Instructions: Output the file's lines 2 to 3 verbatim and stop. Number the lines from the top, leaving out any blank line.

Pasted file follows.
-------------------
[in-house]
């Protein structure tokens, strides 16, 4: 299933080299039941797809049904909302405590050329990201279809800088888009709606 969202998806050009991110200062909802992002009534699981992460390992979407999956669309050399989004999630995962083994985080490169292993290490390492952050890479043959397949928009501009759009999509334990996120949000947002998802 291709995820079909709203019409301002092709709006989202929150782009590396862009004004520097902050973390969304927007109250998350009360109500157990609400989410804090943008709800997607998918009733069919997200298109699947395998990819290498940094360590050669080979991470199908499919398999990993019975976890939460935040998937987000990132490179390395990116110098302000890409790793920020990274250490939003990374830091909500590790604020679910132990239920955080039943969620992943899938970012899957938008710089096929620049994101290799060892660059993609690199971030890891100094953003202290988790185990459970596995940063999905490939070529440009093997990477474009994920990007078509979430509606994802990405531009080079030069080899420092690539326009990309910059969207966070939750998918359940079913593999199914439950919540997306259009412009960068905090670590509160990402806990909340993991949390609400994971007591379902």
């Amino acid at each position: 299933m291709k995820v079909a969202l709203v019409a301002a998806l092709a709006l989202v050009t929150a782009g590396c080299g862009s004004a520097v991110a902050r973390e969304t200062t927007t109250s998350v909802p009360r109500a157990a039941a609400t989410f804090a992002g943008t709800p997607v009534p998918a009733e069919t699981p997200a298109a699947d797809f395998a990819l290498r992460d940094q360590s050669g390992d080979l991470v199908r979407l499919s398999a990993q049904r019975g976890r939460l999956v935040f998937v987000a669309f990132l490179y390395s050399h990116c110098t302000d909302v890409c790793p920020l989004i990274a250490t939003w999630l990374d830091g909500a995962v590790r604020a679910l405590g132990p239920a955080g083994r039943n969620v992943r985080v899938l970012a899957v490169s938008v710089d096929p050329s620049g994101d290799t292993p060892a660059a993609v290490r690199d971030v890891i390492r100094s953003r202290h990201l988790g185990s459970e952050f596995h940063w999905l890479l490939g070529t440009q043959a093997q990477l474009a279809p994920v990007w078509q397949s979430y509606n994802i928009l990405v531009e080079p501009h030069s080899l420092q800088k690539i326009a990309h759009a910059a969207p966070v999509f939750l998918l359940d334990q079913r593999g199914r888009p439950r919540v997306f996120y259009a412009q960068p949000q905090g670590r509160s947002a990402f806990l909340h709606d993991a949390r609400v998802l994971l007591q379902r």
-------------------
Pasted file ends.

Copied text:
């Protein structure tokens, strides 16, 4: 299933080299039941797809049904909302405590050329990201279809800088888009709606 969202998806050009991110200062909802992002009534699981992460390992979407999956669309050399989004999630995962083994985080490169292993290490390492952050890479043959397949928009501009759009999509334990996120949000947002998802 291709995820079909709203019409301002092709709006989202929150782009590396862009004004520097902050973390969304927007109250998350009360109500157990609400989410804090943008709800997607998918009733069919997200298109699947395998990819290498940094360590050669080979991470199908499919398999990993019975976890939460935040998937987000990132490179390395990116110098302000890409790793920020990274250490939003990374830091909500590790604020679910132990239920955080039943969620992943899938970012899957938008710089096929620049994101290799060892660059993609690199971030890891100094953003202290988790185990459970596995940063999905490939070529440009093997990477474009994920990007078509979430509606994802990405531009080079030069080899420092690539326009990309910059969207966070939750998918359940079913593999199914439950919540997306259009412009960068905090670590509160990402806990909340993991949390609400994971007591379902």
């Amino acid at each position: 299933m291709k995820v079909a969202l709203v019409a301002a998806l092709a709006l989202v050009t929150a782009g590396c080299g862009s004004a520097v991110a902050r973390e969304t200062t927007t109250s998350v909802p009360r109500a157990a039941a609400t989410f804090a992002g943008t709800p997607v009534p998918a009733e069919t699981p997200a298109a699947d797809f395998a990819l290498r992460d940094q360590s050669g390992d080979l991470v199908r979407l499919s398999a990993q049904r019975g976890r939460l999956v935040f998937v987000a669309f990132l490179y390395s050399h990116c110098t302000d909302v890409c790793p920020l989004i990274a250490t939003w999630l990374d830091g909500a995962v590790r604020a679910l405590g132990p239920a955080g083994r039943n969620v992943r985080v899938l970012a899957v490169s938008v710089d096929p050329s620049g994101d290799t292993p060892a660059a993609v290490r690199d971030v890891i390492r100094s953003r202290h990201l988790g185990s459970e952050f596995h940063w999905l890479l490939g070529t440009q043959a093997q990477l474009a279809p994920v990007w078509q397949s979430y509606n994802i928009l990405v531009e080079p501009h030069s080899l420092q800088k690539i326009a990309h759009a910059a969207p966070v999509f939750l998918l359940d334990q079913r593999g199914r888009p439950r919540v997306f996120y259009a412009q960068p949000q905090g670590r509160s947002a990402f806990l909340h709606d993991a949390r609400v998802l994971l007591q379902r």